Marshmallows are, hands down, one of my favorite things to make at home. Try them once, and you’ll be hard-pressed to find even a trace of relation between the homemade version and the waxy, deflated ones you find at the grocery store. Don’t get me wrong, each has its place in the sun, and I will gladly toast store bought marshmallows into melty submission over an open campfire for the sake of s’mores, but for all other purposes, homemade takes the cake.
For most of my life, the creation of the marshmallow was shrouded in mystery. I mean, they’re fluffy, they’re intensely sweet, but what exactly is a marshmallow? I’m here to tell you that I’ve conducted the research, and the recipe itself, as well as the process are actually quite simple. Water, sugar, corn syrup, gelatin, and a little elbow grease are all one really needs to produce these fluffy little clouds of candy. Sure, things might get a little messy, but the end result is more than worth the sticky fingers.
For this version, I infused a traditional recipe with bright pink hibiscus tea made from a simple combination of dried hibiscus flowers steeped in water. The hibiscus not only lends these marshmallows a perfectly pink hue fit for welcoming summer’s tropical vibe, but also an earthy, tart flavor that is subtle yet present enough to cut through the powerful sweetness of the sugar. They’re a perfect snack-sized dessert all on their own, but would make one heck of a s’more when paired with white chocolate and lime zest (or even roasted strawberries), should you be feeling a little fancy.
Note that this recipe includes a not-so-secret ingredient: egg whites. The addition of beaten egg whites to the marshmallow just before the setting phase is the key to producing the bounciest, fluffiest marshmallows you’ve ever tasted. If the thought of including raw eggs in your dessert makes you a little squeamish, you can use reconstituted egg whites for a safe alternative. Enjoy!
For the hibiscus marshmallows:
- 1 cup hibiscus tea, chilled (recipe below)
- 3 envelopes unflavored gelatin
- 2 cups granulated sugar
- 1/2 cup light corn syrup
- 1/4 teaspoon salt
- 2 large egg whites or reconstituted powdered egg whites
- 1 1/2 teaspoons vanilla extract
- 1/2 - 1 cup confectioners' sugar
For the hibiscus tea:
- 1/2 cup dried hibiscus flowers
- 2 cups water
- For the hibiscus tea: Rinse the dried hibiscus flowers and drain. Heat the water in a medium saucepan until boiling. Add the hibiscus flowers to the water, reduce the heat and let simmer for 2 -3 minutes. Remove from the heat, cover, and let cool for 30 minutes. Strain and chill tea in the refrigerator until cool.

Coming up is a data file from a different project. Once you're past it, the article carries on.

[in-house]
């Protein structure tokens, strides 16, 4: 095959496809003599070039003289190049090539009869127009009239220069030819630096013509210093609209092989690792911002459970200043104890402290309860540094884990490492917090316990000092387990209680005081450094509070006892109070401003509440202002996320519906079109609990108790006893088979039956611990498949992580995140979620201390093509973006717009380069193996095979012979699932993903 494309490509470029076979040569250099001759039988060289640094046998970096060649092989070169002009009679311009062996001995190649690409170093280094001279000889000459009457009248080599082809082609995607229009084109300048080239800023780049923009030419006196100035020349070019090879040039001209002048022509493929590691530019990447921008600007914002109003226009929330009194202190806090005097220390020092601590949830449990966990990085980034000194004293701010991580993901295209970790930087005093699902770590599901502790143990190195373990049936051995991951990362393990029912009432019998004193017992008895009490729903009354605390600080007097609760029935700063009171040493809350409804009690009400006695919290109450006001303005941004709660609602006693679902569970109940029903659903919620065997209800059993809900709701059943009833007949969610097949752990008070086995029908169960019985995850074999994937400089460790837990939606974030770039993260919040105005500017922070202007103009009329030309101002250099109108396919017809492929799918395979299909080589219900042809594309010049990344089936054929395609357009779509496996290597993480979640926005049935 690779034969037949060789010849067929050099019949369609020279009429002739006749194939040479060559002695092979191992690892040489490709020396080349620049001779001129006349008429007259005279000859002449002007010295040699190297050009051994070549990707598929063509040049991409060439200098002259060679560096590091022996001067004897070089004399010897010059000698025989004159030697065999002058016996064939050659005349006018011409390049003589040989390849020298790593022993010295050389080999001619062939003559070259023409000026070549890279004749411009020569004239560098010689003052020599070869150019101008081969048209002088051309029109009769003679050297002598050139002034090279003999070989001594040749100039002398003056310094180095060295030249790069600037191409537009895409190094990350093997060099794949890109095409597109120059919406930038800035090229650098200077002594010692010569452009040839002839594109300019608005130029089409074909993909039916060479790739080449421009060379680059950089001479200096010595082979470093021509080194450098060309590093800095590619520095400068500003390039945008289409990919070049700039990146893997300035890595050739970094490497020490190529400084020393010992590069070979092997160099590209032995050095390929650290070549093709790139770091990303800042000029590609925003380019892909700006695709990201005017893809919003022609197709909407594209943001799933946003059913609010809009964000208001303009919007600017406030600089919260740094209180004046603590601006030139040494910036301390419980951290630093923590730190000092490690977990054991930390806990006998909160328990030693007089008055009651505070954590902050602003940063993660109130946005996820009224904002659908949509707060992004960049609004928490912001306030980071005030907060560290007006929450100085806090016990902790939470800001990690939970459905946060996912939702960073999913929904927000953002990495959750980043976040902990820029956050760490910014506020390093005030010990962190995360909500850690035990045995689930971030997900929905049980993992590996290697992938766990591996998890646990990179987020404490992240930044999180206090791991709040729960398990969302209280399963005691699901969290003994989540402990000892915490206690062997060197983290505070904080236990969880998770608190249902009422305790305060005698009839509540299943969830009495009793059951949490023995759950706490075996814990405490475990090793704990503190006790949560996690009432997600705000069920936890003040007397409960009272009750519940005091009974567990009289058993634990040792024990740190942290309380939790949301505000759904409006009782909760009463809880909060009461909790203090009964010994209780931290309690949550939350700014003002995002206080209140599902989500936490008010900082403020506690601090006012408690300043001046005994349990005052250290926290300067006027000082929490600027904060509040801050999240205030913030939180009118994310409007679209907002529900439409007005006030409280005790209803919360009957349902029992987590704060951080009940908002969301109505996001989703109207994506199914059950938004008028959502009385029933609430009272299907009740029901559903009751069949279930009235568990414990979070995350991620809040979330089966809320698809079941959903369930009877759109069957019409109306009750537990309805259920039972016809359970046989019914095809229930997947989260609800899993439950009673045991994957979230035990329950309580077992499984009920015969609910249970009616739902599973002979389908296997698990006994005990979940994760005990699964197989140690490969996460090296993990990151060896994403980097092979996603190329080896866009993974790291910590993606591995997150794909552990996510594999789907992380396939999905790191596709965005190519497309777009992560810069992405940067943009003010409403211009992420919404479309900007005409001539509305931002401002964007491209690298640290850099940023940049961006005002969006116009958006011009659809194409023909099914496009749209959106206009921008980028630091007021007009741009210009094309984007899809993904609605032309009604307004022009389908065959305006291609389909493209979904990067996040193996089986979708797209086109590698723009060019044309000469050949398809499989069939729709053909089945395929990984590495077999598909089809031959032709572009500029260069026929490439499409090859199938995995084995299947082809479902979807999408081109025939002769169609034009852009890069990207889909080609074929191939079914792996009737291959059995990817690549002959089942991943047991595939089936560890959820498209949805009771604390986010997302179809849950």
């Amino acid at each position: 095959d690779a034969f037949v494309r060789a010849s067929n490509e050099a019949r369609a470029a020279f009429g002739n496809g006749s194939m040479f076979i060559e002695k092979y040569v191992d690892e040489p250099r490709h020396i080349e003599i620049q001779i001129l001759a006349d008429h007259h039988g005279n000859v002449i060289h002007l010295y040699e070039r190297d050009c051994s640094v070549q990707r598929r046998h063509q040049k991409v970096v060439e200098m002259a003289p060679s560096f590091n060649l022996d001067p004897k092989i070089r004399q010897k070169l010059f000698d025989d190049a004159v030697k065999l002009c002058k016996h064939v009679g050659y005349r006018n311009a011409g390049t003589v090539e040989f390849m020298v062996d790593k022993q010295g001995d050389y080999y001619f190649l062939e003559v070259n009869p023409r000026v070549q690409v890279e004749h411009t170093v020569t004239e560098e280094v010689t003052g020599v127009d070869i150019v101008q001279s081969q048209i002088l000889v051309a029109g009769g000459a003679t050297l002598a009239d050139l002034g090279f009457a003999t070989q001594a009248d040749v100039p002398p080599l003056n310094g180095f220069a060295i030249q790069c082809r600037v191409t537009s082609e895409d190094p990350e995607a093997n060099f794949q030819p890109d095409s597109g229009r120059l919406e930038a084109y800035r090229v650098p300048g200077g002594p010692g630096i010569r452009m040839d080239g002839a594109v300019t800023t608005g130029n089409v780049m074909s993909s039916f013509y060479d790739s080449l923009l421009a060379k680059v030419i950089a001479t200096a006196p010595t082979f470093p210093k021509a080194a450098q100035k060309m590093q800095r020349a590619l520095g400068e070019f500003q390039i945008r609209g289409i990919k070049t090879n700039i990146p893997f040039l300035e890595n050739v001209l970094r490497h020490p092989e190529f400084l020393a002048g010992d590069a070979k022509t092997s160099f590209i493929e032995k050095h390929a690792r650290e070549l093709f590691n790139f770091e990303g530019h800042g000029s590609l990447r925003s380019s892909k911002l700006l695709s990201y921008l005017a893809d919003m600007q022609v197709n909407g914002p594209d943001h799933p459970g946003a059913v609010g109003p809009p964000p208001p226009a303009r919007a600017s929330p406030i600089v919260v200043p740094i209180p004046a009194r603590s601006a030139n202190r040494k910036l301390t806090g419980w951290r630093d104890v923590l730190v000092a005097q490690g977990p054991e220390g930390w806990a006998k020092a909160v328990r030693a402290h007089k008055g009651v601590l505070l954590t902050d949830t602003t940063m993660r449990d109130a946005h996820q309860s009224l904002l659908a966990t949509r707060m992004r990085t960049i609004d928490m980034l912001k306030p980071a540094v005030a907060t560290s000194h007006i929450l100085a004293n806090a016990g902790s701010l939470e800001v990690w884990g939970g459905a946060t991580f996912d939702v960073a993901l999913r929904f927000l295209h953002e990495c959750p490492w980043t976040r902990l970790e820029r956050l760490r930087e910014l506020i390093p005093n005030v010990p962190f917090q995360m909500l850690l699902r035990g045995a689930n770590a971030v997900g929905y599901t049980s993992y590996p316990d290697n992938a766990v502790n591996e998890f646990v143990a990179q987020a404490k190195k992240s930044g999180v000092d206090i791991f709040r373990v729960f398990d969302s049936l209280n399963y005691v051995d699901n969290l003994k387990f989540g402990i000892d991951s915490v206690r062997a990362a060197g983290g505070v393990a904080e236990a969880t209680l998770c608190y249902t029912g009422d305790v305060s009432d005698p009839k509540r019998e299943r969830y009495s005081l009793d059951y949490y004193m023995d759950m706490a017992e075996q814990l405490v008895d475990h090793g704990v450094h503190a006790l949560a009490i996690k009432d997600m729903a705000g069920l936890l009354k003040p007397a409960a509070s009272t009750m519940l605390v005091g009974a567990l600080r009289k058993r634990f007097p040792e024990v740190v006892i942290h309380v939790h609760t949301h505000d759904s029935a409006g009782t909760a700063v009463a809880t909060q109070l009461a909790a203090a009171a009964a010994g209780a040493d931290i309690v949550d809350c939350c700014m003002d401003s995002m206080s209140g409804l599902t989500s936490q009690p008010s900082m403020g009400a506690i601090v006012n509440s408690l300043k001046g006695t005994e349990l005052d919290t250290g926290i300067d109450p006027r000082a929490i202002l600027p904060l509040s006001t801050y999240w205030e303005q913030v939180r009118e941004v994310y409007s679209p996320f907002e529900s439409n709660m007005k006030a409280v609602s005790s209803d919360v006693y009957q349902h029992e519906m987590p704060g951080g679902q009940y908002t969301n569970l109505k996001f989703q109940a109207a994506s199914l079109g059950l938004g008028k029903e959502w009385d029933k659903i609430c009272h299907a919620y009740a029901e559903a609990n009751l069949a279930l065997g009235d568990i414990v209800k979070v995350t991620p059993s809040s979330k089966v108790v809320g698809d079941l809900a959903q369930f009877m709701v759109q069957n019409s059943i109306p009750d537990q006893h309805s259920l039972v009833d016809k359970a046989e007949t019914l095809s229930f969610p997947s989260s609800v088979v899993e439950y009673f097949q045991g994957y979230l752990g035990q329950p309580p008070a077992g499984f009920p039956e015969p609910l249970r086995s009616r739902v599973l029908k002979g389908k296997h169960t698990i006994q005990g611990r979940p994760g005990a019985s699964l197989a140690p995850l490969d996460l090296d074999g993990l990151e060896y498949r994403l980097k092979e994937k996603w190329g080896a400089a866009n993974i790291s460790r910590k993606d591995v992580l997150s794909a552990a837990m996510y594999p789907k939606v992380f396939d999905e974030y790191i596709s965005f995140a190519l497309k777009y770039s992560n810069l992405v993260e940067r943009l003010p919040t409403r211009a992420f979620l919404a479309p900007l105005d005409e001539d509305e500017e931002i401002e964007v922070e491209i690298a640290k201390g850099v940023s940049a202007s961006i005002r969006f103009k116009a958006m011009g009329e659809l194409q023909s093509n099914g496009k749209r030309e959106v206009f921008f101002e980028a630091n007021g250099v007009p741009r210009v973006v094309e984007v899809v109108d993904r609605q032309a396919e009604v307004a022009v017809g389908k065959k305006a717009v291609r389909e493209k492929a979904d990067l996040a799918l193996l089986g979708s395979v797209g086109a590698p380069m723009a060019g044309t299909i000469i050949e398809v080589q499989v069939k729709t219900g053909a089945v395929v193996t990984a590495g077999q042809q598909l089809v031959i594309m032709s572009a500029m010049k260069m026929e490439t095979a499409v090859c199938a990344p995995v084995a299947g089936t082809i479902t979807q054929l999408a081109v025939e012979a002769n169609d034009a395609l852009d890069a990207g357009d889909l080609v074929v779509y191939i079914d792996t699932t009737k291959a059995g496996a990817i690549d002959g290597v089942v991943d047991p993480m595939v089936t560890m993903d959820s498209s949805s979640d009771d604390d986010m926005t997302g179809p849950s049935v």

- For the marshmallows: Liberally grease a 13 x 9 inch baking dish and dust the bottom and sides with confectioners' sugar.
- In the bowl of a stand mixer fitted with the whisk attachment, sprinkle gelatin over 1/2 cup of chilled hibiscus tea and let stand to soften.
- In a medium, heavy-bottomed saucepan, combine the remaining 1/2 cup of hibiscus tea, granulated sugar, light corn syrup and salt over medium-low heat, stirring with a wooden spoon or nonstick spatula until the sugar has dissolved. Turn up the heat to moderate and boil the mixture without stirring until it registers 240F on a candy or digital thermometer, 10 - 15 minutes depending on the heat of your stove and your pan. Remove from heat and pour over the gelatin mixture, stirring until the gelatin has completely dissolved.
- Begin to beat, carefully working your way up to high speed as the mixture will be hot. Beat on high for 8 - 10 minutes, or until the mixture is glossy and thick. When you lift the beater from the mixer, it should slowly drip back into the bowl in a thick ribbon.
- In a separate bowl, beat the egg whites (or reconstituted powdered egg whites) until they hold stiff peaks. Add the egg whites and vanilla to the marshmallow mixture and beat until just combined.
- Pour the marshmallow mixture into the greased baking dish, using a greased spatula to scrape the bowl and spread the marshmallow into an even layer. Dust the surface with confectioners' sugar and let rest at room temperature for 6 hours, up to overnight.
- When ready to cut the marshmallows, liberally dust a cutting board with confectioners' sugar. Run a knife around the edge of the baking dish, then turn the marshmallow out onto your work surface. You may need to use your hands to pull the marshmallow from the pan. Use a greased pizza cutter or knife to cut the marshmallow into one-and-a half inch squares. Roll cut marshmallow in additional confectioners' sugar to coat all sides then shake off any excess. Store in an airtight container for up to a week.